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Alyssum in December in Pennsylvania

Do you think about flowers in December? If you live in Pennsylvania or the northern United States, probably not. Though there are definitely fall flowers, temperatures typically are too cold in December for outdoor flowers. Woody type plants like trees, shrubs, and bushes are the exception.

I have an aversion to flowers. I have asthma, and pollen stuffs me up, but one day in 1997, Mom, Dave and I were at An Apple a Day, which was a store outside Biglerville that sold flowers, fruits, and some crafts. Mom was looking for flowers to plant outside. She found some alyssum. I thought it had a nice name, but couldn’t imagine how there could be a nice flower. Well, I was wrong. I discovered that alyssum is the one flower I do like.

Eventually, I started to plant alyssum each year. I initially planted it in the front of the house. The following year, during the same period of time, we discovered small alyssum plants growing through the cracks in our brick walkway. I was able to recognize them due to their long skinny leaves with parallel veins, and this was before it blossomed. Later, the location I planted it at, was moved to the patio at the side of the house. It also thrives well there.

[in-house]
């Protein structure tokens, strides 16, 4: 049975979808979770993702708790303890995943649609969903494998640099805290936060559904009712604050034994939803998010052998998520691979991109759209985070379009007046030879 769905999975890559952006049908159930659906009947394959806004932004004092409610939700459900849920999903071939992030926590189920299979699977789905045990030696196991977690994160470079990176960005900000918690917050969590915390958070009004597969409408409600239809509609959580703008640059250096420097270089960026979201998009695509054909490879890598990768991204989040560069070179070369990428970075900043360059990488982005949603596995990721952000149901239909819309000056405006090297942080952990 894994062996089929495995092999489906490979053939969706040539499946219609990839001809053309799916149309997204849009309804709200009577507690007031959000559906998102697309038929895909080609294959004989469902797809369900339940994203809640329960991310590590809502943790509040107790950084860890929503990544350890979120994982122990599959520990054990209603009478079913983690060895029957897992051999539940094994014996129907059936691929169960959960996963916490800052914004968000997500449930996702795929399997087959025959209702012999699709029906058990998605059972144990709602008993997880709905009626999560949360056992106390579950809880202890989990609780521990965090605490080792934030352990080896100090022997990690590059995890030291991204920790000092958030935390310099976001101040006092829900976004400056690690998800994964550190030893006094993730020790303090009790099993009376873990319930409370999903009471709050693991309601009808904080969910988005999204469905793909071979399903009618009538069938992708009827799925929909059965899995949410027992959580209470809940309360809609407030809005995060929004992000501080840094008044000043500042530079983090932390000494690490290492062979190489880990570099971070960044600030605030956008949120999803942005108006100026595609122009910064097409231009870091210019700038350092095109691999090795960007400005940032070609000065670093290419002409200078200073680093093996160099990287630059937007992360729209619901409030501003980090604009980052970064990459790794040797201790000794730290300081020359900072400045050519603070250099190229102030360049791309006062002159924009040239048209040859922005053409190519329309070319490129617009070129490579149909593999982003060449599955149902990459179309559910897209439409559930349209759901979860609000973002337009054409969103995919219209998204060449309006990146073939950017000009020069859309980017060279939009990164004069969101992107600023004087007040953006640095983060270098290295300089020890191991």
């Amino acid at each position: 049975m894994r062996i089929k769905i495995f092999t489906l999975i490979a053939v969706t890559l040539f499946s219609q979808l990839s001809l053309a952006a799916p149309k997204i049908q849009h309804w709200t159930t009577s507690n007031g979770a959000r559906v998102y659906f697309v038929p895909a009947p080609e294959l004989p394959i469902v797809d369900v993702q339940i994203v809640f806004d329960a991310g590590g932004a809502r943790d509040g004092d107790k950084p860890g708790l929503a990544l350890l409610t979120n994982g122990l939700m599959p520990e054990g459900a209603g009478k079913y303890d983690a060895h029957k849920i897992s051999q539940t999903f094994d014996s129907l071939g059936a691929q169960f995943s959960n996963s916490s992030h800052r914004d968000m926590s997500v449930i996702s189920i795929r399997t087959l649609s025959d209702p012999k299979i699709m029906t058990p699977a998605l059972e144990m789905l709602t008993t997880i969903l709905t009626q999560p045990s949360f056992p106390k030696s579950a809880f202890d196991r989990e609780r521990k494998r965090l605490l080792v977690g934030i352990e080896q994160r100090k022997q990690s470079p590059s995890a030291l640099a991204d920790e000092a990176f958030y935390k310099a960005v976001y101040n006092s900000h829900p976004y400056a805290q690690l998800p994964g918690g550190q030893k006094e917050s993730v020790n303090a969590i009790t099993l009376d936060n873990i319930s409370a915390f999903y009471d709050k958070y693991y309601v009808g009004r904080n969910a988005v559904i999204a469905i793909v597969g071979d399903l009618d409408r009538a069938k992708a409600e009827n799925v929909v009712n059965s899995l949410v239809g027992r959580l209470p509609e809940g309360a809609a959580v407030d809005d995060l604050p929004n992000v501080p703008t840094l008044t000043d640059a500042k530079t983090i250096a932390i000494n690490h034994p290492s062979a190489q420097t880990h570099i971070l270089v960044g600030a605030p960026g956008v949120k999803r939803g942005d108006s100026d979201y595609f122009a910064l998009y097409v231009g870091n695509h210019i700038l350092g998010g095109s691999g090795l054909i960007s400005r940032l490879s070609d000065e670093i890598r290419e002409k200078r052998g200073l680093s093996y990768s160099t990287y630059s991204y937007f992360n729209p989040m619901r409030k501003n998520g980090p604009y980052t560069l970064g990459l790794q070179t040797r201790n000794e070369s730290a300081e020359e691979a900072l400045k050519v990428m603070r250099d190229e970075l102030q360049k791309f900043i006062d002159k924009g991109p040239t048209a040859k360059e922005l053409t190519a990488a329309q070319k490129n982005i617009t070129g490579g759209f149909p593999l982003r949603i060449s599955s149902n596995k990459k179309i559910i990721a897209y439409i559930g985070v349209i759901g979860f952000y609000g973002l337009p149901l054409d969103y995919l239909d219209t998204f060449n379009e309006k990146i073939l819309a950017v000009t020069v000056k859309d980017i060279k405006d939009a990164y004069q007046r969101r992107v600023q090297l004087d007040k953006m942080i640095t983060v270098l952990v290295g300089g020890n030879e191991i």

Getting alyssum started requires work. The first trick involves buying it in time before it is sold out in the stores which isn’t always the easiest. It seems to be sold early in the season, though plants tend to be better served when planted a little later in May. Throughout late spring and summer it needs to be watered regularly. Alyssum shouldn’t be watered every day. Every other day is better. This plant is a hearty plant, and can last well through October under normal conditions.

I have a number of interesting stories involving alyssum. In 1999 we adopted two kittens from a cousin. My brother and I each chose the name for one of them. I named the female, Alyssum, after the flower while Dave named the other kitten Flash. It’s funny, but Alyssum did seem to be really attached to me. She’d follow me around like a dog, and gaze into my eyes. She was different than any other cat I have known. Veterinarians often mispronounced her name—I guess they don’t know about the flowers she was named for.